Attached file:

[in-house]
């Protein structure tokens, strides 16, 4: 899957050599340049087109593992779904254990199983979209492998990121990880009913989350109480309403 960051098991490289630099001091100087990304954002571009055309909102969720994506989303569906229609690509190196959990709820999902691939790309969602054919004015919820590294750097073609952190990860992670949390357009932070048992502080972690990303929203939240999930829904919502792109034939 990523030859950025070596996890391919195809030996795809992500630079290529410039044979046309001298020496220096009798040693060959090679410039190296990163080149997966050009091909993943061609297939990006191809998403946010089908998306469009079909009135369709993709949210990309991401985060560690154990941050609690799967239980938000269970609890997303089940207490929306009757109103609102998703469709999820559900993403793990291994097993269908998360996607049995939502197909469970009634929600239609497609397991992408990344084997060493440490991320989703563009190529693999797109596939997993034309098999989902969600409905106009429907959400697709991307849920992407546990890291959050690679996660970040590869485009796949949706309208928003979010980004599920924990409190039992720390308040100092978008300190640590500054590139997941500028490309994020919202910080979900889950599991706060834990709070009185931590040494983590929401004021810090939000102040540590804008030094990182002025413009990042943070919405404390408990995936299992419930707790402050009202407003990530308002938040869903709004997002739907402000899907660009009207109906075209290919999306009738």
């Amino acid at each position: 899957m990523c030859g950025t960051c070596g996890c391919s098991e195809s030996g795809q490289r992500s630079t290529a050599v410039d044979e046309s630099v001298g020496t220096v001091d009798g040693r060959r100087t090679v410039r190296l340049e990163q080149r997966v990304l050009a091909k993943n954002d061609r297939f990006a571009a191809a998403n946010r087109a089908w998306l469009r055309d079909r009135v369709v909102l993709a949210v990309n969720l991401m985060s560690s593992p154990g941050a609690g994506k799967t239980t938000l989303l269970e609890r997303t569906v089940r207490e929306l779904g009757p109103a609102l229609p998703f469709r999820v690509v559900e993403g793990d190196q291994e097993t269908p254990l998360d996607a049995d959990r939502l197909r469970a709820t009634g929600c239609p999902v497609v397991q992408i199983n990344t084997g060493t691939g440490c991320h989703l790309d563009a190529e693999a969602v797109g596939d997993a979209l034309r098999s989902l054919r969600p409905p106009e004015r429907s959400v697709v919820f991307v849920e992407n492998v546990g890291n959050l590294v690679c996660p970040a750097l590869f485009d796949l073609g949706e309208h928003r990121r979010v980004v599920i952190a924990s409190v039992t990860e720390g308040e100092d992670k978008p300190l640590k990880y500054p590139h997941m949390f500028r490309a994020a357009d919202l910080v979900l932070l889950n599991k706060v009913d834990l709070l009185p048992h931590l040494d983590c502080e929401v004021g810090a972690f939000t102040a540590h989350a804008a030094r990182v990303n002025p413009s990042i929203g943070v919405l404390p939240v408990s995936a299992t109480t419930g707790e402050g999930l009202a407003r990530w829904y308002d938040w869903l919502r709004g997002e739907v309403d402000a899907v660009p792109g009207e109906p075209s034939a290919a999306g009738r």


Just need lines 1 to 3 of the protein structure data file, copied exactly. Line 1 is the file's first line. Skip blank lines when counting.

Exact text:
[in-house]
């Protein structure tokens, strides 16, 4: 899957050599340049087109593992779904254990199983979209492998990121990880009913989350109480309403 960051098991490289630099001091100087990304954002571009055309909102969720994506989303569906229609690509190196959990709820999902691939790309969602054919004015919820590294750097073609952190990860992670949390357009932070048992502080972690990303929203939240999930829904919502792109034939 990523030859950025070596996890391919195809030996795809992500630079290529410039044979046309001298020496220096009798040693060959090679410039190296990163080149997966050009091909993943061609297939990006191809998403946010089908998306469009079909009135369709993709949210990309991401985060560690154990941050609690799967239980938000269970609890997303089940207490929306009757109103609102998703469709999820559900993403793990291994097993269908998360996607049995939502197909469970009634929600239609497609397991992408990344084997060493440490991320989703563009190529693999797109596939997993034309098999989902969600409905106009429907959400697709991307849920992407546990890291959050690679996660970040590869485009796949949706309208928003979010980004599920924990409190039992720390308040100092978008300190640590500054590139997941500028490309994020919202910080979900889950599991706060834990709070009185931590040494983590929401004021810090939000102040540590804008030094990182002025413009990042943070919405404390408990995936299992419930707790402050009202407003990530308002938040869903709004997002739907402000899907660009009207109906075209290919999306009738």
């Amino acid at each position: 899957m990523c030859g950025t960051c070596g996890c391919s098991e195809s030996g795809q490289r992500s630079t290529a050599v410039d044979e046309s630099v001298g020496t220096v001091d009798g040693r060959r100087t090679v410039r190296l340049e990163q080149r997966v990304l050009a091909k993943n954002d061609r297939f990006a571009a191809a998403n946010r087109a089908w998306l469009r055309d079909r009135v369709v909102l993709a949210v990309n969720l991401m985060s560690s593992p154990g941050a609690g994506k799967t239980t938000l989303l269970e609890r997303t569906v089940r207490e929306l779904g009757p109103a609102l229609p998703f469709r999820v690509v559900e993403g793990d190196q291994e097993t269908p254990l998360d996607a049995d959990r939502l197909r469970a709820t009634g929600c239609p999902v497609v397991q992408i199983n990344t084997g060493t691939g440490c991320h989703l790309d563009a190529e693999a969602v797109g596939d997993a979209l034309r098999s989902l054919r969600p409905p106009e004015r429907s959400v697709v919820f991307v849920e992407n492998v546990g890291n959050l590294v690679c996660p970040a750097l590869f485009d796949l073609g949706e309208h928003r990121r979010v980004v599920i952190a924990s409190v039992t990860e720390g308040e100092d992670k978008p300190l640590k990880y500054p590139h997941m949390f500028r490309a994020a357009d919202l910080v979900l932070l889950n599991k706060v009913d834990l709070l009185p048992h931590l040494d983590c502080e929401v004021g810090a972690f939000t102040a540590h989350a804008a030094r990182v990303n002025p413009s990042i929203g943070v919405l404390p939240v408990s995936a299992t109480t419930g707790e402050g999930l009202a407003r990530w829904y308002d938040w869903l919502r709004g997002e739907v309403d402000a899907v660009p792109g009207e109906p075209s034939a290919a999306g009738r």